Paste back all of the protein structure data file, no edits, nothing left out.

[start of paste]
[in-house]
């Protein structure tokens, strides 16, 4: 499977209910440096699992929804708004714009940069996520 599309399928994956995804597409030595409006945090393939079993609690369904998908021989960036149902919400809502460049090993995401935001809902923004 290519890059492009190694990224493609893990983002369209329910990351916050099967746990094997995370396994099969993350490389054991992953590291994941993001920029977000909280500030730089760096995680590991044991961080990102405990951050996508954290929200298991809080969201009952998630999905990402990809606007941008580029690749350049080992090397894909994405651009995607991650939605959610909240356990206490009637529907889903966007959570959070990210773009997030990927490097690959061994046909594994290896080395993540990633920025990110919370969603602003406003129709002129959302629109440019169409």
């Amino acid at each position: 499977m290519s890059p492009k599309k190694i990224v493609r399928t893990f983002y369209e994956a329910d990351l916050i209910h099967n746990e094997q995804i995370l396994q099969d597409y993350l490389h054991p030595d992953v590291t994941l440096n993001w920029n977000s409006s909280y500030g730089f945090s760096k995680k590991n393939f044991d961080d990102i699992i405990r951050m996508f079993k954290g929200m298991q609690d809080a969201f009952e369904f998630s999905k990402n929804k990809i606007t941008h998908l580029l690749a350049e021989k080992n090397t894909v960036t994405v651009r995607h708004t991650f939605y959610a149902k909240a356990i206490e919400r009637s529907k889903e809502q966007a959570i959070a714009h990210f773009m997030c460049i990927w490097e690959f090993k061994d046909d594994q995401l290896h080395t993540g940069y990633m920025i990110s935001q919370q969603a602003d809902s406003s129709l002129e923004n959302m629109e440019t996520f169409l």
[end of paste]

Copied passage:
[in-house]
């Protein structure tokens, strides 16, 4: 499977209910440096699992929804708004714009940069996520 599309399928994956995804597409030595409006945090393939079993609690369904998908021989960036149902919400809502460049090993995401935001809902923004 290519890059492009190694990224493609893990983002369209329910990351916050099967746990094997995370396994099969993350490389054991992953590291994941993001920029977000909280500030730089760096995680590991044991961080990102405990951050996508954290929200298991809080969201009952998630999905990402990809606007941008580029690749350049080992090397894909994405651009995607991650939605959610909240356990206490009637529907889903966007959570959070990210773009997030990927490097690959061994046909594994290896080395993540990633920025990110919370969603602003406003129709002129959302629109440019169409």
């Amino acid at each position: 499977m290519s890059p492009k599309k190694i990224v493609r399928t893990f983002y369209e994956a329910d990351l916050i209910h099967n746990e094997q995804i995370l396994q099969d597409y993350l490389h054991p030595d992953v590291t994941l440096n993001w920029n977000s409006s909280y500030g730089f945090s760096k995680k590991n393939f044991d961080d990102i699992i405990r951050m996508f079993k954290g929200m298991q609690d809080a969201f009952e369904f998630s999905k990402n929804k990809i606007t941008h998908l580029l690749a350049e021989k080992n090397t894909v960036t994405v651009r995607h708004t991650f939605y959610a149902k909240a356990i206490e919400r009637s529907k889903e809502q966007a959570i959070a714009h990210f773009m997030c460049i990927w490097e690959f090993k061994d046909d594994q995401l290896h080395t993540g940069y990633m920025i990110s935001q919370q969603a602003d809902s406003s129709l002129e923004n959302m629109e440019t996520f169409l």